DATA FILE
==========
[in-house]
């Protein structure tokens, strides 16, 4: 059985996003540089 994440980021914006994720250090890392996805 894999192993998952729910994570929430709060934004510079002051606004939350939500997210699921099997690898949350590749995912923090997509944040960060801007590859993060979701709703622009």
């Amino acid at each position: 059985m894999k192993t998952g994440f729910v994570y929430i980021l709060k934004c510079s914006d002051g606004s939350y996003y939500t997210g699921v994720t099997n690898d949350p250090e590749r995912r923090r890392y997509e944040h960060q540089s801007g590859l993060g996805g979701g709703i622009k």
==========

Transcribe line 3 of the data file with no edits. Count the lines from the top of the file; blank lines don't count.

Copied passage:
């Amino acid at each position: 059985m894999k192993t998952g994440f729910v994570y929430i980021l709060k934004c510079s914006d002051g606004s939350y996003y939500t997210g699921v994720t099997n690898d949350p250090e590749r995912r923090r890392y997509e944040h960060q540089s801007g590859l993060g996805g979701g709703i622009k």